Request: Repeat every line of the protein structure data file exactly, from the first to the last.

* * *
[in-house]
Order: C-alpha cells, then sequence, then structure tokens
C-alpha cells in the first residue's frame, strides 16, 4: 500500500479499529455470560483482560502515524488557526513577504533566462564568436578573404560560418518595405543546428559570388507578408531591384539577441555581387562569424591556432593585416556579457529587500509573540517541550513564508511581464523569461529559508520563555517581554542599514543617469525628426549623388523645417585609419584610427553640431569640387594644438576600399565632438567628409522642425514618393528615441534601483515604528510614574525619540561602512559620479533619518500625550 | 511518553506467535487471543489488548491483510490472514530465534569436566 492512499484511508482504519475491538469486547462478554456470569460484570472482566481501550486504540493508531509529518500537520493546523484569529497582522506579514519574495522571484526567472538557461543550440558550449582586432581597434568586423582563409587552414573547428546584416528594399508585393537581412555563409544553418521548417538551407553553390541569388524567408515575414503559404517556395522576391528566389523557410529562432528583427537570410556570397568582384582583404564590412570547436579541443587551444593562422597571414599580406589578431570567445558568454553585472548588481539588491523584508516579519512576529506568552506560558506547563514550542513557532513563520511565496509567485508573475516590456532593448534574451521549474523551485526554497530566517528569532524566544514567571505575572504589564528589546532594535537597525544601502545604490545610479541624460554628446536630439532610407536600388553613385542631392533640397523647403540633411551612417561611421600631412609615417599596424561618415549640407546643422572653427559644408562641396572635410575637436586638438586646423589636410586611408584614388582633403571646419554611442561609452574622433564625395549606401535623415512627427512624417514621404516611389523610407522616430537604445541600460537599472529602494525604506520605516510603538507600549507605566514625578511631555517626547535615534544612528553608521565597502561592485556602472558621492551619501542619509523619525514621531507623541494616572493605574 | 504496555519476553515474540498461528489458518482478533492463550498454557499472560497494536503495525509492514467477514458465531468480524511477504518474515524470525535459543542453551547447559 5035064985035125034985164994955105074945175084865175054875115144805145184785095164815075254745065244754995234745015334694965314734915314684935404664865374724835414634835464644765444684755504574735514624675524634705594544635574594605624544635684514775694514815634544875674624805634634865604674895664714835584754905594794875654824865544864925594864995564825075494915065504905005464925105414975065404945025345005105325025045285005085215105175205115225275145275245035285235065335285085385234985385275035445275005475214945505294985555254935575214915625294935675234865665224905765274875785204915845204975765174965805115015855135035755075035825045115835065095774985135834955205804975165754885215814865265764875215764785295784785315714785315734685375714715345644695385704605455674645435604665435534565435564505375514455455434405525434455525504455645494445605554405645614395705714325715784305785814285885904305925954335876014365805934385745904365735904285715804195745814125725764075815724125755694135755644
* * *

[in-house]
Order: C-alpha cells, then sequence, then structure tokens
C-alpha cells in the first residue's frame, strides 16, 4: 500500500479499529455470560483482560502515524488557526513577504533566462564568436578573404560560418518595405543546428559570388507578408531591384539577441555581387562569424591556432593585416556579457529587500509573540517541550513564508511581464523569461529559508520563555517581554542599514543617469525628426549623388523645417585609419584610427553640431569640387594644438576600399565632438567628409522642425514618393528615441534601483515604528510614574525619540561602512559620479533619518500625550 | 511518553506467535487471543489488548491483510490472514530465534569436566 492512499484511508482504519475491538469486547462478554456470569460484570472482566481501550486504540493508531509529518500537520493546523484569529497582522506579514519574495522571484526567472538557461543550440558550449582586432581597434568586423582563409587552414573547428546584416528594399508585393537581412555563409544553418521548417538551407553553390541569388524567408515575414503559404517556395522576391528566389523557410529562432528583427537570410556570397568582384582583404564590412570547436579541443587551444593562422597571414599580406589578431570567445558568454553585472548588481539588491523584508516579519512576529506568552506560558506547563514550542513557532513563520511565496509567485508573475516590456532593448534574451521549474523551485526554497530566517528569532524566544514567571505575572504589564528589546532594535537597525544601502545604490545610479541624460554628446536630439532610407536600388553613385542631392533640397523647403540633411551612417561611421600631412609615417599596424561618415549640407546643422572653427559644408562641396572635410575637436586638438586646423589636410586611408584614388582633403571646419554611442561609452574622433564625395549606401535623415512627427512624417514621404516611389523610407522616430537604445541600460537599472529602494525604506520605516510603538507600549507605566514625578511631555517626547535615534544612528553608521565597502561592485556602472558621492551619501542619509523619525514621531507623541494616572493605574 | 504496555519476553515474540498461528489458518482478533492463550498454557499472560497494536503495525509492514467477514458465531468480524511477504518474515524470525535459543542453551547447559 5035064985035125034985164994955105074945175084865175054875115144805145184785095164815075254745065244754995234745015334694965314734915314684935404664865374724835414634835464644765444684755504574735514624675524634705594544635574594605624544635684514775694514815634544875674624805634634865604674895664714835584754905594794875654824865544864925594864995564825075494915065504905005464925105414975065404945025345005105325025045285005085215105175205115225275145275245035285235065335285085385234985385275035445275005475214945505294985555254935575214915625294935675234865665224905765274875785204915845204975765174965805115015855135035755075035825045115835065095774985135834955205804975165754885215814865265764875215764785295784785315714785315734685375714715345644695385704605455674645435604665435534565435564505375514455455434405525434455525504455645494445605554405645614395705714325715784305785814285885904305925954335876014365805934385745904365735904285715804195745814125725764075815724125755694135755644